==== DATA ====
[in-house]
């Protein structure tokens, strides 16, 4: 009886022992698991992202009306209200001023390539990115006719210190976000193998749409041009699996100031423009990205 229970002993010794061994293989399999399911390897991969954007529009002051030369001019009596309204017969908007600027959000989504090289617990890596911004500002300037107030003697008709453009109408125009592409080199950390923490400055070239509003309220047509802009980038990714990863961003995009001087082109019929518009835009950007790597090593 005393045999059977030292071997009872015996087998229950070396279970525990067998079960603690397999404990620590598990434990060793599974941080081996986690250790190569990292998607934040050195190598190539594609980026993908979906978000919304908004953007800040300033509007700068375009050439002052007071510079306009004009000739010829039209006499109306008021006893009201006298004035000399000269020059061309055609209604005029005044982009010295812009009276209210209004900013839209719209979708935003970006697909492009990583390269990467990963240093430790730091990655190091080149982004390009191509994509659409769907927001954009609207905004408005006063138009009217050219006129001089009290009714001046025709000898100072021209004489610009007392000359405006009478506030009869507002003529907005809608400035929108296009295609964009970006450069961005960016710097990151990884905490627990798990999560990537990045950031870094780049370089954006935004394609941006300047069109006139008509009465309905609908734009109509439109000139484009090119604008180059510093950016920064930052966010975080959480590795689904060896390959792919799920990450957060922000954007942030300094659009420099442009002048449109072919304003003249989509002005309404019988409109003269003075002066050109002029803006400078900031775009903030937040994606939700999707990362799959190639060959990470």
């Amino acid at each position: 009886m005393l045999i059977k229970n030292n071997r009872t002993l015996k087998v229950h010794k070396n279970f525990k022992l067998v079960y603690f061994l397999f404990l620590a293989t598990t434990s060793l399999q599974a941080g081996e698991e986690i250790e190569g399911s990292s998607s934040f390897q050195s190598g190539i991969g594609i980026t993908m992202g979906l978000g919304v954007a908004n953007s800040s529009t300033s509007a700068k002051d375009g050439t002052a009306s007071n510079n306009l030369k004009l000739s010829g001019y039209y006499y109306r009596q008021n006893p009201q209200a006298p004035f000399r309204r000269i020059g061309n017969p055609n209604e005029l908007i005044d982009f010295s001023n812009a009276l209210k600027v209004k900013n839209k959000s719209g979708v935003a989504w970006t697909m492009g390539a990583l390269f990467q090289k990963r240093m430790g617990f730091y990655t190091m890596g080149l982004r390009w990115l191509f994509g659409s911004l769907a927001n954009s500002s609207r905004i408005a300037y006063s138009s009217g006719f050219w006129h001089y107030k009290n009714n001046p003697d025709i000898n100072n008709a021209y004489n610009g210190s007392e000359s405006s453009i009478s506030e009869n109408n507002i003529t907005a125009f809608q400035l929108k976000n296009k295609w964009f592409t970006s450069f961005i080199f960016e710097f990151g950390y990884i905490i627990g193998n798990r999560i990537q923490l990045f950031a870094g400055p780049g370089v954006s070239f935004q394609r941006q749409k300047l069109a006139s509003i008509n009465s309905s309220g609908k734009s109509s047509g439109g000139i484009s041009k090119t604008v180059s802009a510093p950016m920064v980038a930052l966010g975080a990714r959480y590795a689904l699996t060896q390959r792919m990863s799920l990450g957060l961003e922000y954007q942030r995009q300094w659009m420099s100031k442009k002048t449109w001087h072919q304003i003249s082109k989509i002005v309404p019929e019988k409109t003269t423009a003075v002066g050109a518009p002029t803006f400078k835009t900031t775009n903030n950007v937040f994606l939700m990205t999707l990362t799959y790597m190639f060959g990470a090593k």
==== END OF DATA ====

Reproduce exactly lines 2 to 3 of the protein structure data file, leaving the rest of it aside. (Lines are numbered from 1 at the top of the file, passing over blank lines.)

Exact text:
């Protein structure tokens, strides 16, 4: 009886022992698991992202009306209200001023390539990115006719210190976000193998749409041009699996100031423009990205 229970002993010794061994293989399999399911390897991969954007529009002051030369001019009596309204017969908007600027959000989504090289617990890596911004500002300037107030003697008709453009109408125009592409080199950390923490400055070239509003309220047509802009980038990714990863961003995009001087082109019929518009835009950007790597090593 005393045999059977030292071997009872015996087998229950070396279970525990067998079960603690397999404990620590598990434990060793599974941080081996986690250790190569990292998607934040050195190598190539594609980026993908979906978000919304908004953007800040300033509007700068375009050439002052007071510079306009004009000739010829039209006499109306008021006893009201006298004035000399000269020059061309055609209604005029005044982009010295812009009276209210209004900013839209719209979708935003970006697909492009990583390269990467990963240093430790730091990655190091080149982004390009191509994509659409769907927001954009609207905004408005006063138009009217050219006129001089009290009714001046025709000898100072021209004489610009007392000359405006009478506030009869507002003529907005809608400035929108296009295609964009970006450069961005960016710097990151990884905490627990798990999560990537990045950031870094780049370089954006935004394609941006300047069109006139008509009465309905609908734009109509439109000139484009090119604008180059510093950016920064930052966010975080959480590795689904060896390959792919799920990450957060922000954007942030300094659009420099442009002048449109072919304003003249989509002005309404019988409109003269003075002066050109002029803006400078900031775009903030937040994606939700999707990362799959190639060959990470």
């Amino acid at each position: 009886m005393l045999i059977k229970n030292n071997r009872t002993l015996k087998v229950h010794k070396n279970f525990k022992l067998v079960y603690f061994l397999f404990l620590a293989t598990t434990s060793l399999q599974a941080g081996e698991e986690i250790e190569g399911s990292s998607s934040f390897q050195s190598g190539i991969g594609i980026t993908m992202g979906l978000g919304v954007a908004n953007s800040s529009t300033s509007a700068k002051d375009g050439t002052a009306s007071n510079n306009l030369k004009l000739s010829g001019y039209y006499y109306r009596q008021n006893p009201q209200a006298p004035f000399r309204r000269i020059g061309n017969p055609n209604e005029l908007i005044d982009f010295s001023n812009a009276l209210k600027v209004k900013n839209k959000s719209g979708v935003a989504w970006t697909m492009g390539a990583l390269f990467q090289k990963r240093m430790g617990f730091y990655t190091m890596g080149l982004r390009w990115l191509f994509g659409s911004l769907a927001n954009s500002s609207r905004i408005a300037y006063s138009s009217g006719f050219w006129h001089y107030k009290n009714n001046p003697d025709i000898n100072n008709a021209y004489n610009g210190s007392e000359s405006s453009i009478s506030e009869n109408n507002i003529t907005a125009f809608q400035l929108k976000n296009k295609w964009f592409t970006s450069f961005i080199f960016e710097f990151g950390y990884i905490i627990g193998n798990r999560i990537q923490l990045f950031a870094g400055p780049g370089v954006s070239f935004q394609r941006q749409k300047l069109a006139s509003i008509n009465s309905s309220g609908k734009s109509s047509g439109g000139i484009s041009k090119t604008v180059s802009a510093p950016m920064v980038a930052l966010g975080a990714r959480y590795a689904l699996t060896q390959r792919m990863s799920l990450g957060l961003e922000y954007q942030r995009q300094w659009m420099s100031k442009k002048t449109w001087h072919q304003i003249s082109k989509i002005v309404p019929e019988k409109t003269t423009a003075v002066g050109a518009p002029t803006f400078k835009t900031t775009n903030n950007v937040f994606l939700m990205t999707l990362t799959y790597m190639f060959g990470a090593k």